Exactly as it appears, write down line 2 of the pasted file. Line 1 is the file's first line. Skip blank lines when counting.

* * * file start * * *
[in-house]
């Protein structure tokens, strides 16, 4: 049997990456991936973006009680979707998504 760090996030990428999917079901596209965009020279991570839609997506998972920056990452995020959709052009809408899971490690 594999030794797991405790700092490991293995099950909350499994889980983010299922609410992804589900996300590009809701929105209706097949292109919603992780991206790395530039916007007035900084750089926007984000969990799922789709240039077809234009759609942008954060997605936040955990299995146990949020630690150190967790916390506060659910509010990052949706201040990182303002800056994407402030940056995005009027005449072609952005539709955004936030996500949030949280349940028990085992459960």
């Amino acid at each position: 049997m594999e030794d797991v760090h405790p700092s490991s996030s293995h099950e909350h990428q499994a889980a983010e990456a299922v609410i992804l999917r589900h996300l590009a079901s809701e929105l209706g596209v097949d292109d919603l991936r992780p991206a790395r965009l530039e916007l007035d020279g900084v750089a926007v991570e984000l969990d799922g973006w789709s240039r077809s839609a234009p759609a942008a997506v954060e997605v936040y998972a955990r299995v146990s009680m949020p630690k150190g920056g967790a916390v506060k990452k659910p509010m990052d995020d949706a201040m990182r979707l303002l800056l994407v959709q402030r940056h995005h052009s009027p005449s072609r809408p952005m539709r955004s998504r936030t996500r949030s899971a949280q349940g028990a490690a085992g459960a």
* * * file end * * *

């Protein structure tokens, strides 16, 4: 049997990456991936973006009680979707998504 760090996030990428999917079901596209965009020279991570839609997506998972920056990452995020959709052009809408899971490690 594999030794797991405790700092490991293995099950909350499994889980983010299922609410992804589900996300590009809701929105209706097949292109919603992780991206790395530039916007007035900084750089926007984000969990799922789709240039077809234009759609942008954060997605936040955990299995146990949020630690150190967790916390506060659910509010990052949706201040990182303002800056994407402030940056995005009027005449072609952005539709955004936030996500949030949280349940028990085992459960």